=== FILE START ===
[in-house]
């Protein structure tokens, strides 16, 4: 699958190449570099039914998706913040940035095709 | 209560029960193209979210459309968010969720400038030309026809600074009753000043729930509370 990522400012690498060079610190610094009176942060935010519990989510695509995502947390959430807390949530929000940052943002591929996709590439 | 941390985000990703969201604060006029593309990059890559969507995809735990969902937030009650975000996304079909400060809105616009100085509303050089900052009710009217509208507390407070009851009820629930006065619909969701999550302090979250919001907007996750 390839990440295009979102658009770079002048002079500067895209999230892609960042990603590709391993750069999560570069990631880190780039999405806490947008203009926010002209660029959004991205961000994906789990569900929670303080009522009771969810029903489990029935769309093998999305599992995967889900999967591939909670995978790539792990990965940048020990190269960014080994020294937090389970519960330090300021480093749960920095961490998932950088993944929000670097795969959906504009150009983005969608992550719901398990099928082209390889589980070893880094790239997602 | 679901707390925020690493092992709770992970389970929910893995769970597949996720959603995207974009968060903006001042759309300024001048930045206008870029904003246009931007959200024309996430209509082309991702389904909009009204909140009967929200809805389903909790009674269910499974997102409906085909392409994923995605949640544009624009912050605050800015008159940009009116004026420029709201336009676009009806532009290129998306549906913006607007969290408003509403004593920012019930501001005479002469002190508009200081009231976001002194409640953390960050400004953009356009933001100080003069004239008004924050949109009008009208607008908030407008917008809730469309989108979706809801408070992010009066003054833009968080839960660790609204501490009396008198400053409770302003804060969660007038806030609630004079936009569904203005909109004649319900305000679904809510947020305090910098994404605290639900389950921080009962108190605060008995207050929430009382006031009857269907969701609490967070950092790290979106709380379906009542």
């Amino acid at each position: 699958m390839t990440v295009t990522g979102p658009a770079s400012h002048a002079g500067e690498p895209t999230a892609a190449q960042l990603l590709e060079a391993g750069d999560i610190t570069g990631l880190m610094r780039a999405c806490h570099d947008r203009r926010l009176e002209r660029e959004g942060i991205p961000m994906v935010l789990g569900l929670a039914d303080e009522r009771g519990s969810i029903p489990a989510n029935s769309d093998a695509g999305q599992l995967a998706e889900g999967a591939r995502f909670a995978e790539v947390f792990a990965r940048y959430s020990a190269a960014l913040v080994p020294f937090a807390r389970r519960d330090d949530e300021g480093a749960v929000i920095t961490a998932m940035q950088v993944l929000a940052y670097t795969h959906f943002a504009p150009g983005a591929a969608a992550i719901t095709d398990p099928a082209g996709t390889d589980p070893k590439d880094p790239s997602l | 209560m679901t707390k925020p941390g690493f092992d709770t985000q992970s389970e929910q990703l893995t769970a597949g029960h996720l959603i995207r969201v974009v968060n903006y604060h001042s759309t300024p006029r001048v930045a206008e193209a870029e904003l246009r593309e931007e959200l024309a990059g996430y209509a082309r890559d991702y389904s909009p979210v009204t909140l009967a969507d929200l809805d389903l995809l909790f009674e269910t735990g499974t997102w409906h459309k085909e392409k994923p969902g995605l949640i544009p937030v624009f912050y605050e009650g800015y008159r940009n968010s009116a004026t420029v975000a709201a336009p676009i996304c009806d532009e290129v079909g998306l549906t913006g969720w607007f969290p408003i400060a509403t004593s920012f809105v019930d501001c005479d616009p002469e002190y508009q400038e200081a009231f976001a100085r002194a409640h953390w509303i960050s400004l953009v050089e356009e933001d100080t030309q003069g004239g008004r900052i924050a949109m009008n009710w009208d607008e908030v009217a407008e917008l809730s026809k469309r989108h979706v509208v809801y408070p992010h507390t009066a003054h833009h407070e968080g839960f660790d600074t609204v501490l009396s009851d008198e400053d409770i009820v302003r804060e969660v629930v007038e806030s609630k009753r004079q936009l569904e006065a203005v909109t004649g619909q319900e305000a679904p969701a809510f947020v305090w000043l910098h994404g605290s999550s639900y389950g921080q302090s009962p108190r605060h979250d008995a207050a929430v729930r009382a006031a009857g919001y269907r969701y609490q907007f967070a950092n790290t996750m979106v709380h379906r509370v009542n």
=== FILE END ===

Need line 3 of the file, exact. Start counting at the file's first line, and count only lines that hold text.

């Amino acid at each position: 699958m390839t990440v295009t990522g979102p658009a770079s400012h002048a002079g500067e690498p895209t999230a892609a190449q960042l990603l590709e060079a391993g750069d999560i610190t570069g990631l880190m610094r780039a999405c806490h570099d947008r203009r926010l009176e002209r660029e959004g942060i991205p961000m994906v935010l789990g569900l929670a039914d303080e009522r009771g519990s969810i029903p489990a989510n029935s769309d093998a695509g999305q599992l995967a998706e889900g999967a591939r995502f909670a995978e790539v947390f792990a990965r940048y959430s020990a190269a960014l913040v080994p020294f937090a807390r389970r519960d330090d949530e300021g480093a749960v929000i920095t961490a998932m940035q950088v993944l929000a940052y670097t795969h959906f943002a504009p150009g983005a591929a969608a992550i719901t095709d398990p099928a082209g996709t390889d589980p070893k590439d880094p790239s997602l | 209560m679901t707390k925020p941390g690493f092992d709770t985000q992970s389970e929910q990703l893995t769970a597949g029960h996720l959603i995207r969201v974009v968060n903006y604060h001042s759309t300024p006029r001048v930045a206008e193209a870029e904003l246009r593309e931007e959200l024309a990059g996430y209509a082309r890559d991702y389904s909009p979210v009204t909140l009967a969507d929200l809805d389903l995809l909790f009674e269910t735990g499974t997102w409906h459309k085909e392409k994923p969902g995605l949640i544009p937030v624009f912050y605050e009650g800015y008159r940009n968010s009116a004026t420029v975000a709201a336009p676009i996304c009806d532009e290129v079909g998306l549906t913006g969720w607007f969290p408003i400060a509403t004593s920012f809105v019930d501001c005479d616009p002469e002190y508009q400038e200081a009231f976001a100085r002194a409640h953390w509303i960050s400004l953009v050089e356009e933001d100080t030309q003069g004239g008004r900052i924050a949109m009008n009710w009208d607008e908030v009217a407008e917008l809730s026809k469309r989108h979706v509208v809801y408070p992010h507390t009066a003054h833009h407070e968080g839960f660790d600074t609204v501490l009396s009851d008198e400053d409770i009820v302003r804060e969660v629930v007038e806030s609630k009753r004079q936009l569904e006065a203005v909109t004649g619909q319900e305000a679904p969701a809510f947020v305090w000043l910098h994404g605290s999550s639900y389950g921080q302090s009962p108190r605060h979250d008995a207050a929430v729930r009382a006031a009857g919001y269907r969701y609490q907007f967070a950092n790290t996750m979106v709380h379906r509370v009542n």